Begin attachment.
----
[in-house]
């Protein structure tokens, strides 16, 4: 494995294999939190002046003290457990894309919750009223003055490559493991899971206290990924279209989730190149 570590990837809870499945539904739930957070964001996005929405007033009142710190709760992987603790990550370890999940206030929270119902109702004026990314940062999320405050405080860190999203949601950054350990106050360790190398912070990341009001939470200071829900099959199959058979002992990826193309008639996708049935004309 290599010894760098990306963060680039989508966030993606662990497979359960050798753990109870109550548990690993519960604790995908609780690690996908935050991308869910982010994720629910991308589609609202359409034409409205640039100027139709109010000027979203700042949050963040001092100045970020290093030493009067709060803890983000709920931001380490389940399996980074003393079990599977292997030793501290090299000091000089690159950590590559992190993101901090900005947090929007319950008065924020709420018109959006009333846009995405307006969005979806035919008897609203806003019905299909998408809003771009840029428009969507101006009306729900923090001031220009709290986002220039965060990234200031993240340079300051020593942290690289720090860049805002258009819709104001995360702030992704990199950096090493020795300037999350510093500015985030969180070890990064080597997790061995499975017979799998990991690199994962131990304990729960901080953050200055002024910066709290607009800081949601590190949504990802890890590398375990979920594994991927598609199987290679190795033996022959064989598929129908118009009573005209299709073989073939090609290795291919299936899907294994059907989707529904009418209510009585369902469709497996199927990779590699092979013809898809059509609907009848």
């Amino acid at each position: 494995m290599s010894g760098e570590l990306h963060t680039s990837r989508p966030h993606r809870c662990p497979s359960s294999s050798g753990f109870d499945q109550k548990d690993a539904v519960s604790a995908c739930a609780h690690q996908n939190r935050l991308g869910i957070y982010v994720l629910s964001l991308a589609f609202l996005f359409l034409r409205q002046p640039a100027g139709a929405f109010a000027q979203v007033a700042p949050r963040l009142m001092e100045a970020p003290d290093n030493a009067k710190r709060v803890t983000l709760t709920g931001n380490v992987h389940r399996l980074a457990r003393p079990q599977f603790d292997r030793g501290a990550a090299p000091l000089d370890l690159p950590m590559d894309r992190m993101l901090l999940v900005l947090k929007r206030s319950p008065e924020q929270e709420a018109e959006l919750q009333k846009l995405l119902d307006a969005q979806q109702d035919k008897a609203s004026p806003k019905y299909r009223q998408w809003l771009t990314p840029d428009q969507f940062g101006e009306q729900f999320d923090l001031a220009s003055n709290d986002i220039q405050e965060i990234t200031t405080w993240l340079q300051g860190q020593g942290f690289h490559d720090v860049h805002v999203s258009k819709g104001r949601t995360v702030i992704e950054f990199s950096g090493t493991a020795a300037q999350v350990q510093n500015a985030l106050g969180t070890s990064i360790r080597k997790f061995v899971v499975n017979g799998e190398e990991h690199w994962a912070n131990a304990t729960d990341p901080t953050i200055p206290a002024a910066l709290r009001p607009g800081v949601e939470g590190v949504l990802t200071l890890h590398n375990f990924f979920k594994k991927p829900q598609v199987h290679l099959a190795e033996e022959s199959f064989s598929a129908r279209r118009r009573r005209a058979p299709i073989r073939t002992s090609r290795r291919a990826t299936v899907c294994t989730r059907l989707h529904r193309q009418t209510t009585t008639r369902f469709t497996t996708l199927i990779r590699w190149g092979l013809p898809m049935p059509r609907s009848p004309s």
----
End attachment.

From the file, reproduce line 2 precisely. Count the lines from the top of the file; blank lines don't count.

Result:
């Protein structure tokens, strides 16, 4: 494995294999939190002046003290457990894309919750009223003055490559493991899971206290990924279209989730190149 570590990837809870499945539904739930957070964001996005929405007033009142710190709760992987603790990550370890999940206030929270119902109702004026990314940062999320405050405080860190999203949601950054350990106050360790190398912070990341009001939470200071829900099959199959058979002992990826193309008639996708049935004309 290599010894760098990306963060680039989508966030993606662990497979359960050798753990109870109550548990690993519960604790995908609780690690996908935050991308869910982010994720629910991308589609609202359409034409409205640039100027139709109010000027979203700042949050963040001092100045970020290093030493009067709060803890983000709920931001380490389940399996980074003393079990599977292997030793501290090299000091000089690159950590590559992190993101901090900005947090929007319950008065924020709420018109959006009333846009995405307006969005979806035919008897609203806003019905299909998408809003771009840029428009969507101006009306729900923090001031220009709290986002220039965060990234200031993240340079300051020593942290690289720090860049805002258009819709104001995360702030992704990199950096090493020795300037999350510093500015985030969180070890990064080597997790061995499975017979799998990991690199994962131990304990729960901080953050200055002024910066709290607009800081949601590190949504990802890890590398375990979920594994991927598609199987290679190795033996022959064989598929129908118009009573005209299709073989073939090609290795291919299936899907294994059907989707529904009418209510009585369902469709497996199927990779590699092979013809898809059509609907009848």